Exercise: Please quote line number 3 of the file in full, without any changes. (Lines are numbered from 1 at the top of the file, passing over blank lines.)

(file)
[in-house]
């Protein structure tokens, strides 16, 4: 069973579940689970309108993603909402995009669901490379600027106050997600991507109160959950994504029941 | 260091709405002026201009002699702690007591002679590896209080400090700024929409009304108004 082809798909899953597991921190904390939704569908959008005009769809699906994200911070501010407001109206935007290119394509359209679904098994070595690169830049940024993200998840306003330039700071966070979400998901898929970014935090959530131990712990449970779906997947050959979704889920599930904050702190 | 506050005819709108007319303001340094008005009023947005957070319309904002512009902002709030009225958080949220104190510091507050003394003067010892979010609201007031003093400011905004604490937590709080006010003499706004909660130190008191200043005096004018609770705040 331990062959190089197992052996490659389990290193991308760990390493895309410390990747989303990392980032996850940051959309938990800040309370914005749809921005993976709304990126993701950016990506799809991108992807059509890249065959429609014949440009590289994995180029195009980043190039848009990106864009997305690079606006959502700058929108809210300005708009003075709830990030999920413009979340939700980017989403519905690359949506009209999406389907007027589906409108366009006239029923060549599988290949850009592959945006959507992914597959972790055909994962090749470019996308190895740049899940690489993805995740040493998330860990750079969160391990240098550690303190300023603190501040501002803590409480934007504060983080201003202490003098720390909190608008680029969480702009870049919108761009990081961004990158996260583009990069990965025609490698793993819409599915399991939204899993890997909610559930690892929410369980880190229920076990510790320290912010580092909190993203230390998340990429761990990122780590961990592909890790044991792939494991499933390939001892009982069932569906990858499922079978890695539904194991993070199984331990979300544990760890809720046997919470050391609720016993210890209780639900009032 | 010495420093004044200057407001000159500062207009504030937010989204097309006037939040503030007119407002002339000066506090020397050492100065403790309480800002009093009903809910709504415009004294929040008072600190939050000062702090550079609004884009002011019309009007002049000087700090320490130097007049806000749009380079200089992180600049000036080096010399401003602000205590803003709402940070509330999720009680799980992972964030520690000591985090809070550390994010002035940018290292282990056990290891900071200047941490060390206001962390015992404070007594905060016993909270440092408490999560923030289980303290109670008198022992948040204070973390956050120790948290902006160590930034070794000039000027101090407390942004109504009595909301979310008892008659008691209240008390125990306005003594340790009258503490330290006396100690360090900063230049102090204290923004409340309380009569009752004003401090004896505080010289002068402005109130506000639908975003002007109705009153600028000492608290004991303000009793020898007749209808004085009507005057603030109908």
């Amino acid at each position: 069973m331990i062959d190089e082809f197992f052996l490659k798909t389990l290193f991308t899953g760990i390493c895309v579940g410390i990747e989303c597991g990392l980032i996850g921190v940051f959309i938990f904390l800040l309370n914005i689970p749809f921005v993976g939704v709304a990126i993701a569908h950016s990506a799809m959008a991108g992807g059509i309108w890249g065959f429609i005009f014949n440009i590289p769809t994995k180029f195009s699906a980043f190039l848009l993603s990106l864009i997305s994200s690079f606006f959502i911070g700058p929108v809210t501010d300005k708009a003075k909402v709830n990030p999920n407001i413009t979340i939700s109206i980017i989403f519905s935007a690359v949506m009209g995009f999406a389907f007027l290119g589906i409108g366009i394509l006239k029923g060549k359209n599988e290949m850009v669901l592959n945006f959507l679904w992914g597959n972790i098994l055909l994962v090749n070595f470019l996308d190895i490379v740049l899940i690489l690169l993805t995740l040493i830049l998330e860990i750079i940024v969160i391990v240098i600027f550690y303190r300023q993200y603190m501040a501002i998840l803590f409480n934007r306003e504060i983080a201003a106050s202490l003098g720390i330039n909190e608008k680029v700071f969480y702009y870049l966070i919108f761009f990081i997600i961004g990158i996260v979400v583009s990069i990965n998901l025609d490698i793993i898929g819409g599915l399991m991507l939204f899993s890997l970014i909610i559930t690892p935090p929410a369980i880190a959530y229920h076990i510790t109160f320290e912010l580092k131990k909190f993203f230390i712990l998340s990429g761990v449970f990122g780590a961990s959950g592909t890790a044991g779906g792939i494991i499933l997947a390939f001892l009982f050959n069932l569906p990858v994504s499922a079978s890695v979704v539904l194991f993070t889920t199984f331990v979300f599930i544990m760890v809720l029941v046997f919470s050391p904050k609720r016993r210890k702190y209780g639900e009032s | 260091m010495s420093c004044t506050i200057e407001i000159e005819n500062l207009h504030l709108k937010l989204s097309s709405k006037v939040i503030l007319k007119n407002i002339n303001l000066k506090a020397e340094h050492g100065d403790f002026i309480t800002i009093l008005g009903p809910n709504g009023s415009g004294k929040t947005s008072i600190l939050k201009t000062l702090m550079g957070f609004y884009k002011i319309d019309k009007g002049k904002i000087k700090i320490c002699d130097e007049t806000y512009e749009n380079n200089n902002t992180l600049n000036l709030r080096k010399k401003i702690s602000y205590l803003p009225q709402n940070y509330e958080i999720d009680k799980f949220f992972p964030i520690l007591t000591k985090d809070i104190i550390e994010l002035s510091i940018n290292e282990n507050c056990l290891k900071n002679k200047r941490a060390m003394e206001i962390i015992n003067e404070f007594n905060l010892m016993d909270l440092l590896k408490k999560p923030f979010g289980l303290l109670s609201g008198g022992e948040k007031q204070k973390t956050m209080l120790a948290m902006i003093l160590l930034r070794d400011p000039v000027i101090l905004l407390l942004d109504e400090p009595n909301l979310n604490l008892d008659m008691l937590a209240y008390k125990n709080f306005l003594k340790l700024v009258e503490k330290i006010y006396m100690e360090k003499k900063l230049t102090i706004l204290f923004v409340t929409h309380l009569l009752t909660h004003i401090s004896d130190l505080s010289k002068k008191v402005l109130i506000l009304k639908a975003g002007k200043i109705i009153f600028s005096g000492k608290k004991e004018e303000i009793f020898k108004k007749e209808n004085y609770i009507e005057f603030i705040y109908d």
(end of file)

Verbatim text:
């Amino acid at each position: 069973m331990i062959d190089e082809f197992f052996l490659k798909t389990l290193f991308t899953g760990i390493c895309v579940g410390i990747e989303c597991g990392l980032i996850g921190v940051f959309i938990f904390l800040l309370n914005i689970p749809f921005v993976g939704v709304a990126i993701a569908h950016s990506a799809m959008a991108g992807g059509i309108w890249g065959f429609i005009f014949n440009i590289p769809t994995k180029f195009s699906a980043f190039l848009l993603s990106l864009i997305s994200s690079f606006f959502i911070g700058p929108v809210t501010d300005k708009a003075k909402v709830n990030p999920n407001i413009t979340i939700s109206i980017i989403f519905s935007a690359v949506m009209g995009f999406a389907f007027l290119g589906i409108g366009i394509l006239k029923g060549k359209n599988e290949m850009v669901l592959n945006f959507l679904w992914g597959n972790i098994l055909l994962v090749n070595f470019l996308d190895i490379v740049l899940i690489l690169l993805t995740l040493i830049l998330e860990i750079i940024v969160i391990v240098i600027f550690y303190r300023q993200y603190m501040a501002i998840l803590f409480n934007r306003e504060i983080a201003a106050s202490l003098g720390i330039n909190e608008k680029v700071f969480y702009y870049l966070i919108f761009f990081i997600i961004g990158i996260v979400v583009s990069i990965n998901l025609d490698i793993i898929g819409g599915l399991m991507l939204f899993s890997l970014i909610i559930t690892p935090p929410a369980i880190a959530y229920h076990i510790t109160f320290e912010l580092k131990k909190f993203f230390i712990l998340s990429g761990v449970f990122g780590a961990s959950g592909t890790a044991g779906g792939i494991i499933l997947a390939f001892l009982f050959n069932l569906p990858v994504s499922a079978s890695v979704v539904l194991f993070t889920t199984f331990v979300f599930i544990m760890v809720l029941v046997f919470s050391p904050k609720r016993r210890k702190y209780g639900e009032s | 260091m010495s420093c004044t506050i200057e407001i000159e005819n500062l207009h504030l709108k937010l989204s097309s709405k006037v939040i503030l007319k007119n407002i002339n303001l000066k506090a020397e340094h050492g100065d403790f002026i309480t800002i009093l008005g009903p809910n709504g009023s415009g004294k929040t947005s008072i600190l939050k201009t000062l702090m550079g957070f609004y884009k002011i319309d019309k009007g002049k904002i000087k700090i320490c002699d130097e007049t806000y512009e749009n380079n200089n902002t992180l600049n000036l709030r080096k010399k401003i702690s602000y205590l803003p009225q709402n940070y509330e958080i999720d009680k799980f949220f992972p964030i520690l007591t000591k985090d809070i104190i550390e994010l002035s510091i940018n290292e282990n507050c056990l290891k900071n002679k200047r941490a060390m003394e206001i962390i015992n003067e404070f007594n905060l010892m016993d909270l440092l590896k408490k999560p923030f979010g289980l303290l109670s609201g008198g022992e948040k007031q204070k973390t956050m209080l120790a948290m902006i003093l160590l930034r070794d400011p000039v000027i101090l905004l407390l942004d109504e400090p009595n909301l979310n604490l008892d008659m008691l937590a209240y008390k125990n709080f306005l003594k340790l700024v009258e503490k330290i006010y006396m100690e360090k003499k900063l230049t102090i706004l204290f923004v409340t929409h309380l009569l009752t909660h004003i401090s004896d130190l505080s010289k002068k008191v402005l109130i506000l009304k639908a975003g002007k200043i109705i009153f600028s005096g000492k608290k004991e004018e303000i009793f020898k108004k007749e209808n004085y609770i009507e005057f603030i705040y109908d």